Explore the world of anthropology and meet some of our anthropologists. Here you can learn about human societies and culture, and find out what is so cool about anthropology that someone would do it for a living. Pick a story to read or listen to one of our podcast shows filled with guest anthropologists who share their experiences and passion for discovery.

A Brief History of History Thumbnail image
What does it mean to be human? Take a look at the story of how we became…well…us. The search for our first ancestors who looked and acted like people today is the search for what it means to be human.
An Illustration showing a silhouetted scientist in the desert
The field of paleoanthropology is a young science. There have been many paleoanthropologists over the years who have found many important fossils.
Link to article A Human Climate
Scientists are drilling deep into the five ancient African lake beds to search for clues about the environment over the last five million years.
What animal fossils tell us about ancient ecosystems
It is possible to learn more about the environment where animals live by studying the animals themselves.
Do humans have big brains? image
We have big brains, but are we born with big brains or do they get big as we grow up? It turns out that it’s a little bit of both. Learn about how our incredible brains grow and find out what limits our brain size.
Also in: Español
DNA illustration
Your DNA is unique, and it makes you a human, not any other animal. Sequencing DNA lets us identify genetic similarities and differences that relate to species similarities and differences.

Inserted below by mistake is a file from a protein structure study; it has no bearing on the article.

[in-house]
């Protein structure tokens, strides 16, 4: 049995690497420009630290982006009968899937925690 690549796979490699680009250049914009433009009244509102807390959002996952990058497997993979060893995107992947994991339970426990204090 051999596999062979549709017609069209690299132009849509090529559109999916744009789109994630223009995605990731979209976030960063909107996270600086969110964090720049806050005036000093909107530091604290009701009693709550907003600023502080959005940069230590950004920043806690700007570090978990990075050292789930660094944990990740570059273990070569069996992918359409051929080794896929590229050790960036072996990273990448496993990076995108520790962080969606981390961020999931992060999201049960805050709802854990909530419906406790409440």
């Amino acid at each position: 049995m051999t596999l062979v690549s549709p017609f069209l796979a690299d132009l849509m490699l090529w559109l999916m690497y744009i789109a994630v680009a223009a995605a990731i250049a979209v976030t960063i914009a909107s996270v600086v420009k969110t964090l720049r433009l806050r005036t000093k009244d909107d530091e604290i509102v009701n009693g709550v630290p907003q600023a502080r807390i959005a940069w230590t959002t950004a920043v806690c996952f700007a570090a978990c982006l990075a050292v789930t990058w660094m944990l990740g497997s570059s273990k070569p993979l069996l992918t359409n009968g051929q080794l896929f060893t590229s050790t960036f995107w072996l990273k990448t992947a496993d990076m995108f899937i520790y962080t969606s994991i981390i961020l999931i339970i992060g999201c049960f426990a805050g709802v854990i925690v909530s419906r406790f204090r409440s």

Brains over Brawn illustration
The differences between our brains and the brains of other animals is an important part of what makes us human. Find out why your brain is so big and what that allows you to do.
How climate shaped human evolution image
Climate change has been a hot topic in discussions on the future of our global community. But looking into the past is also important. What do we know about how the climate and the environment affected our early ancestors?
baby chimpanzee
IHO Founding Director Donald Johanson visited the Jane Goodall Institute in Gombe, Tanzania, and was lucky to come upon this little band of mother chimpanzees with their babies.
Link Tools in the Stone Age
Since long ago, the survival of our ancestors has depended in part on technology. Even today, the shoes you put on and the car you drive are both built on previous discoveries. We can trace human technological developments way back to over three million years ago.
LInk to Chomp Into the Past
Sitting on the sofa, you flip through a family photo album. You see a young man dressed in a uniform from the 1940s. Your father looks a lot like the man in the black and white photograph.
epigenetics illustration
DNA controls all of your traits. Right? Well, kind of. The environment can actually control how your DNA works. Learn about how it does this through a series of switches known as epigenetic mechanisms.
Primates overlaid with the title of the video
Donald Johanson -- credited with discovering the Australopithecus afarensis skeleton known as "Lucy"-- talks about why humans are the way we are, and about whether any other animals might
Scientist who discovered the Ledi-Geraru Homo jaw
In 2013, a research team was working in the dusty hills of Ledi-Geraru, Ethiopia. The geologists identified a layer of sediment, or dirt, as belonging to the time period they were trying to study.
Paleontologist thumbnail
To make it easier to find fossils, you need to know how and where to look. Luckily, there are clues all around, and a good fossil detective knows to ask the four Ws: who, what, when, and where.
Fossils Rock Featured small image link
The fossil record is not only about bones. Geology is an important part in learning about fossils and uncovering their story.
Historical Human Habitats Small Image
Many types of plants and animals lived alongside our ancestors in East Africa over the last six million years. These organisms can help us learn about the habitats of early humans and how these habitats changed over time.
Video thumbnail
Donald Johanson, credited with discovering the Australopithecus afarensis skeleton known as "Lucy" in 1974, talks about how he knew where to start looking.
The earth from space, overlaid by the title of the video